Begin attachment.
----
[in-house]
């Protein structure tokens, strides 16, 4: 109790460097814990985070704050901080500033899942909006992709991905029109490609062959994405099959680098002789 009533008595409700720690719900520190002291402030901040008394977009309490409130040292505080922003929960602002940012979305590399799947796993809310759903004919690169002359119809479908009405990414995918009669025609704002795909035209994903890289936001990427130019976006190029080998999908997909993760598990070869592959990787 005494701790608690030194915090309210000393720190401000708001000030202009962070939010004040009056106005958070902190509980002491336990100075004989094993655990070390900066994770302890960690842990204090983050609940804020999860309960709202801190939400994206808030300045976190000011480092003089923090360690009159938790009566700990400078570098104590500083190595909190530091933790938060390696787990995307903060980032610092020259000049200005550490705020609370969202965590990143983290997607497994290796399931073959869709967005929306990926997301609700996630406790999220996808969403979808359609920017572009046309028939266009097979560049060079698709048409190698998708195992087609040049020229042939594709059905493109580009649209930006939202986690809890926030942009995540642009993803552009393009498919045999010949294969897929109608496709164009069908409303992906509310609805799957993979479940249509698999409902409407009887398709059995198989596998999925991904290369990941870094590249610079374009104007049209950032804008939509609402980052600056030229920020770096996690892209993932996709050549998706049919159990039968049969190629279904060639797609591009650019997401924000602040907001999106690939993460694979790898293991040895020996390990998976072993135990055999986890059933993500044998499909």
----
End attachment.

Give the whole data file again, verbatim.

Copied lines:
[in-house]
């Protein structure tokens, strides 16, 4: 109790460097814990985070704050901080500033899942909006992709991905029109490609062959994405099959680098002789 009533008595409700720690719900520190002291402030901040008394977009309490409130040292505080922003929960602002940012979305590399799947796993809310759903004919690169002359119809479908009405990414995918009669025609704002795909035209994903890289936001990427130019976006190029080998999908997909993760598990070869592959990787 005494701790608690030194915090309210000393720190401000708001000030202009962070939010004040009056106005958070902190509980002491336990100075004989094993655990070390900066994770302890960690842990204090983050609940804020999860309960709202801190939400994206808030300045976190000011480092003089923090360690009159938790009566700990400078570098104590500083190595909190530091933790938060390696787990995307903060980032610092020259000049200005550490705020609370969202965590990143983290997607497994290796399931073959869709967005929306990926997301609700996630406790999220996808969403979808359609920017572009046309028939266009097979560049060079698709048409190698998708195992087609040049020229042939594709059905493109580009649209930006939202986690809890926030942009995540642009993803552009393009498919045999010949294969897929109608496709164009069908409303992906509310609805799957993979479940249509698999409902409407009887398709059995198989596998999925991904290369990941870094590249610079374009104007049209950032804008939509609402980052600056030229920020770096996690892209993932996709050549998706049919159990039968049969190629279904060639797609591009650019997401924000602040907001999106690939993460694979790898293991040895020996390990998976072993135990055999986890059933993500044998499909």